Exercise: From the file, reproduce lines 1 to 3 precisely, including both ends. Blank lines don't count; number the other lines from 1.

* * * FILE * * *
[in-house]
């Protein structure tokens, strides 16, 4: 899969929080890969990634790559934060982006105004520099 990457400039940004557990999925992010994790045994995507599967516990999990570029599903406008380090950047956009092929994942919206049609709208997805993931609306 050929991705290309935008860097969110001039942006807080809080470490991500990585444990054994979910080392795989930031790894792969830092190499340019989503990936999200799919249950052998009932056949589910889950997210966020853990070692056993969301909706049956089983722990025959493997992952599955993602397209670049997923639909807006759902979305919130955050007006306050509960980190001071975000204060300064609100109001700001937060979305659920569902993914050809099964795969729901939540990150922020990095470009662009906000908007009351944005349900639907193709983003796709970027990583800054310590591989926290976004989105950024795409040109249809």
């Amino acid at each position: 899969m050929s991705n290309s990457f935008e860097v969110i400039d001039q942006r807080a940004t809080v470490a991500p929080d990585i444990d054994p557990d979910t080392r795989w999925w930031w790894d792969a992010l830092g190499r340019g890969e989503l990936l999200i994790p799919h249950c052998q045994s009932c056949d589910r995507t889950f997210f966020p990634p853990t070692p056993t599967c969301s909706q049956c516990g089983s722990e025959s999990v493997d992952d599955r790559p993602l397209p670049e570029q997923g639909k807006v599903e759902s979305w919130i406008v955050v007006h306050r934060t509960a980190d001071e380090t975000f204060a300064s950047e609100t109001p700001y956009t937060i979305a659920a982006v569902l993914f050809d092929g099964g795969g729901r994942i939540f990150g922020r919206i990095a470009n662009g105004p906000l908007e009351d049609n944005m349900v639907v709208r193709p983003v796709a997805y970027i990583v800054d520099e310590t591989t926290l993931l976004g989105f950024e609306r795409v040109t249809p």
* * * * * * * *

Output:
[in-house]
């Protein structure tokens, strides 16, 4: 899969929080890969990634790559934060982006105004520099 990457400039940004557990999925992010994790045994995507599967516990999990570029599903406008380090950047956009092929994942919206049609709208997805993931609306 050929991705290309935008860097969110001039942006807080809080470490991500990585444990054994979910080392795989930031790894792969830092190499340019989503990936999200799919249950052998009932056949589910889950997210966020853990070692056993969301909706049956089983722990025959493997992952599955993602397209670049997923639909807006759902979305919130955050007006306050509960980190001071975000204060300064609100109001700001937060979305659920569902993914050809099964795969729901939540990150922020990095470009662009906000908007009351944005349900639907193709983003796709970027990583800054310590591989926290976004989105950024795409040109249809």
């Amino acid at each position: 899969m050929s991705n290309s990457f935008e860097v969110i400039d001039q942006r807080a940004t809080v470490a991500p929080d990585i444990d054994p557990d979910t080392r795989w999925w930031w790894d792969a992010l830092g190499r340019g890969e989503l990936l999200i994790p799919h249950c052998q045994s009932c056949d589910r995507t889950f997210f966020p990634p853990t070692p056993t599967c969301s909706q049956c516990g089983s722990e025959s999990v493997d992952d599955r790559p993602l397209p670049e570029q997923g639909k807006v599903e759902s979305w919130i406008v955050v007006h306050r934060t509960a980190d001071e380090t975000f204060a300064s950047e609100t109001p700001y956009t937060i979305a659920a982006v569902l993914f050809d092929g099964g795969g729901r994942i939540f990150g922020r919206i990095a470009n662009g105004p906000l908007e009351d049609n944005m349900v639907v709208r193709p983003v796709a997805y970027i990583v800054d520099e310590t591989t926290l993931l976004g989105f950024e609306r795409v040109t249809p």